Looking over my table arrangement map, I missed talking to so many fellow artists.  Overall, the show was well attended and a great success.
Mark Helflin and his crew deserve a big THANK YOU.
While packing up, Dave Barmundo, with a quick touch of the iPhone and Google, managed to find a Cuban restaurant where a tired crowd could settle for dinner. On the way out, I spotted the guy who was supposed to stop signing Posters at six o'clock. Yep, you guessed it right.... Edel was still working.
Over mojitos and aarroz con amarone, I got to talk to wonderful Jean Tuttle, Alan Witschonke, Peggy Goodman, Theresa Logan, Jack Tom and Melanie Reim. Time flew again, by now it was 11 o'clock and I had to do a mad dash to catch the last bus going back home to the Catskills.
I had the iBook printed up a few months ago, it has completely replaced my epson print portfolio.
Helvetica the Movie.
I laughed, I cried, the suspense, the drama and the haunting beauty....
I noticed the title "Helvetica" while cherry picking trough the Netflix documentary film list. The movie commemorates the 50 year anniversary of the timeless type face. The director Gary Hustwit mixes clever pan shots of the type face in use with interesting interviews  of prominent designers like Erik Spiekerman, Herman Zapf, Neville Brody, Stefan Sagmeister, Lars Müller, David Carson, Massimo Vinelli, Paula Scher to name a few. Since it's inception in 1957 by Max Miedinger and Edi Hoffman for Haas Schriftgiesserei in Switzerland the type face took off and has become the worlds most visible font. Not without controversy, the purists among the designers who used solely "Helvetica" and  the proponents of the type face make this documentary a very interesting movie to watch.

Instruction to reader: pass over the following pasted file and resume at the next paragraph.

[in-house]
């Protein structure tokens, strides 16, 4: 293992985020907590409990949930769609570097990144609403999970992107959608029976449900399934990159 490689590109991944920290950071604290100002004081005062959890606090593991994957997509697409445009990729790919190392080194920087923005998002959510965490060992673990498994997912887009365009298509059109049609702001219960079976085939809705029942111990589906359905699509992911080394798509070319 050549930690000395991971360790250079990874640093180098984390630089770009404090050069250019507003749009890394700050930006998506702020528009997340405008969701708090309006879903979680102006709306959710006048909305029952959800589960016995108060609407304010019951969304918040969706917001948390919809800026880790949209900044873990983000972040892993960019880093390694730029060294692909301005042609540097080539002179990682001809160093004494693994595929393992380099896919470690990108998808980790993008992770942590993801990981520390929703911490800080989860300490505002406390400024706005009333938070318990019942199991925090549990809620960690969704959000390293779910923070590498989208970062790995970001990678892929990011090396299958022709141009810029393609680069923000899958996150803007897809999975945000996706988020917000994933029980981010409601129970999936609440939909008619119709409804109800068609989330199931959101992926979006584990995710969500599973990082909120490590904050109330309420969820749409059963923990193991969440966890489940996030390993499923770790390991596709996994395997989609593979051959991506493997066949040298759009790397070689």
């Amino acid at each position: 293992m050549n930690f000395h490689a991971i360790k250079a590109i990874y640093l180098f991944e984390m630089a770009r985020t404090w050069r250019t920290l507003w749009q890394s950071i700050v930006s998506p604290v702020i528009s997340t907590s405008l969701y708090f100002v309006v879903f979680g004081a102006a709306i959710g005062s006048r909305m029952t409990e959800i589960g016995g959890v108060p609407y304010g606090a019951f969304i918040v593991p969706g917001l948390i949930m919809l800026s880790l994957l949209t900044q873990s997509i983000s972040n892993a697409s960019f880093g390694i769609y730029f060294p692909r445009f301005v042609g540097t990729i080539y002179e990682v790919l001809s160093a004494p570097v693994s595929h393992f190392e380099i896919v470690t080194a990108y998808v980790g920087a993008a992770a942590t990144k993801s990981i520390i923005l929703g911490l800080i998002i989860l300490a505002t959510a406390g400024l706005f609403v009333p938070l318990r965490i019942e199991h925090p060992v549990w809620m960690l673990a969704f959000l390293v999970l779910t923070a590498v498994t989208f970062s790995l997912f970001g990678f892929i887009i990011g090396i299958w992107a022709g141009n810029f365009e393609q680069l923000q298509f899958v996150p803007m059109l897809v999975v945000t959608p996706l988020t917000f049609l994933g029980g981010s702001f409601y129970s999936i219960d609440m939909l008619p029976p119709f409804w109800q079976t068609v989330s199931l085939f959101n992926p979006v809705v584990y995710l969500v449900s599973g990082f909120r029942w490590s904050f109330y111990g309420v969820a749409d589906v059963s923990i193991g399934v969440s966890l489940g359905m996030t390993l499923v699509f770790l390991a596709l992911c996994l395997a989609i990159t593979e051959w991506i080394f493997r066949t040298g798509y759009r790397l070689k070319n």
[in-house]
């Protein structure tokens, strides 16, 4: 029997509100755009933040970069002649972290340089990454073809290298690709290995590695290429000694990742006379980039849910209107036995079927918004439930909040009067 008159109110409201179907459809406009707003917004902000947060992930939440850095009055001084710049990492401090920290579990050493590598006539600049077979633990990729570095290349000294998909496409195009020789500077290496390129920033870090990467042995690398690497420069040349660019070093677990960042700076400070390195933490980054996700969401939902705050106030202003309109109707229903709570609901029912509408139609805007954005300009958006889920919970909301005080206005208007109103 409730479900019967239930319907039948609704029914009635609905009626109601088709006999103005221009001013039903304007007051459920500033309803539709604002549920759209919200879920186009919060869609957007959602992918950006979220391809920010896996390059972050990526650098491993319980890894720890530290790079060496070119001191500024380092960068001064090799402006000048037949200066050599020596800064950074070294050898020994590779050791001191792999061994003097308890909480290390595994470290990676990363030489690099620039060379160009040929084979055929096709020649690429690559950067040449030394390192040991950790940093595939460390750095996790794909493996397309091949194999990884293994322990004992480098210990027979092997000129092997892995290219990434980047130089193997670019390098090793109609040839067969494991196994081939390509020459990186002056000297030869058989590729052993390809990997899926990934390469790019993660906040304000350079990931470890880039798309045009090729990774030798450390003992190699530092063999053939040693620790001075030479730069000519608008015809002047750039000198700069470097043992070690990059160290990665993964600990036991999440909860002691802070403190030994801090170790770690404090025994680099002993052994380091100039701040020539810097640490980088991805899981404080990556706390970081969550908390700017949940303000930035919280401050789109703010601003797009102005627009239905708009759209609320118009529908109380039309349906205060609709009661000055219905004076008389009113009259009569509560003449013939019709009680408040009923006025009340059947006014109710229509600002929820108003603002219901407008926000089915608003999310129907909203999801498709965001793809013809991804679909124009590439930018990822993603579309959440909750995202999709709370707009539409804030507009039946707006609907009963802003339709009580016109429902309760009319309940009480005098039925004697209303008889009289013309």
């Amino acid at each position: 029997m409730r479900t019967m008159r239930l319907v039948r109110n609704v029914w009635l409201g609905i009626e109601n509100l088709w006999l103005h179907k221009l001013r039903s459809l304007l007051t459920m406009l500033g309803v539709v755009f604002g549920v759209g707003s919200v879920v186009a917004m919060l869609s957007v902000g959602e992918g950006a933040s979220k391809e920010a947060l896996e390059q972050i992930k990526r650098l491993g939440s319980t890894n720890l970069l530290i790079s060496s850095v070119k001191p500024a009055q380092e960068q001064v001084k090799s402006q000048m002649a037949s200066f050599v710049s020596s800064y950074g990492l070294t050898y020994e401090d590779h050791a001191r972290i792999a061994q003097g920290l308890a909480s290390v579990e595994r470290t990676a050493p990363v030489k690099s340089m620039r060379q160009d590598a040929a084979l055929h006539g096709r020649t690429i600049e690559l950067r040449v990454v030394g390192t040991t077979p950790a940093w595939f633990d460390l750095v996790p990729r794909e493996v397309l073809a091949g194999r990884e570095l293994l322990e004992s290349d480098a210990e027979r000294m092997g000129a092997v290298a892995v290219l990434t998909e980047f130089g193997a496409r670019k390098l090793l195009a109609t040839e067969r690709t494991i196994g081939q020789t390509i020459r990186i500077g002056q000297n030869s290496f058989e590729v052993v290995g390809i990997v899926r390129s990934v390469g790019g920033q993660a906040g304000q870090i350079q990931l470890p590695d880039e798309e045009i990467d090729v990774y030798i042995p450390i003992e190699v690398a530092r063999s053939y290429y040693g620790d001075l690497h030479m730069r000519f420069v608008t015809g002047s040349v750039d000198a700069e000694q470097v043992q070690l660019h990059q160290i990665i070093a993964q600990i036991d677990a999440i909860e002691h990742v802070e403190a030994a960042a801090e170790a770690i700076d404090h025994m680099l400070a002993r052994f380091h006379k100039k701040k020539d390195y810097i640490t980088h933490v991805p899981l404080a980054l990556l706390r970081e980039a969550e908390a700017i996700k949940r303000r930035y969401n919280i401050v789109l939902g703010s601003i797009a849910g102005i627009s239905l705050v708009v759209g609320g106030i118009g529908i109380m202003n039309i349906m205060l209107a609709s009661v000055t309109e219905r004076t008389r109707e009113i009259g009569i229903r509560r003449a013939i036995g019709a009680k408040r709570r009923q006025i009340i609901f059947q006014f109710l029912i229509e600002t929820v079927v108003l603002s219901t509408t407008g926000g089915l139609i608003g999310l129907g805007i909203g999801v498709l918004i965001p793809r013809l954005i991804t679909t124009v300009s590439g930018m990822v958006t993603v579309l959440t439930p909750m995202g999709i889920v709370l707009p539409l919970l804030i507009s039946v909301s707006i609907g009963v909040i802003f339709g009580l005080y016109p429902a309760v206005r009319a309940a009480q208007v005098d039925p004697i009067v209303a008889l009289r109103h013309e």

Change is good.
Since today is  Earth Day why not stopping by at Daryl Hannah's very cool V-blog? This is great content folks.
Leafs, Sticks and Frost. Homage to Andy Goldsworthy
Red Oak, Maple, Sassafras and Tulip Leafs
This year I had started all my plants from seeds for the first time.
I didn't think I would derive so much joy and inspiration out my
garden from spring until now. The first frost had set in just a couple of days ago and I find myself working outside. Every day I spend about an hour or so closing out
the garden or splitting fire wood. This year,  I stared noticing how
the frost incased and burst the stems on my Marigolds, how fast the leafs desaturated
once they lay on the ground. The Frost had set the wheels of change into motion, mother nature
was getting ready for the big white blanket. The signs are everywhere. More so I ask myself: "Since when are You interested in how the Marigolds die, or frost lingers along with the fall shadows ?"
I was able to trace my steps back to last winter when my wife rented the movie "Rivers and Tides" about the artist Andy Goldsworthy and his work.
It's lasting impression had caught up with me and came to full circle.

Renting the full version at Netflix is the way to go. Here is the
YouTube snipped.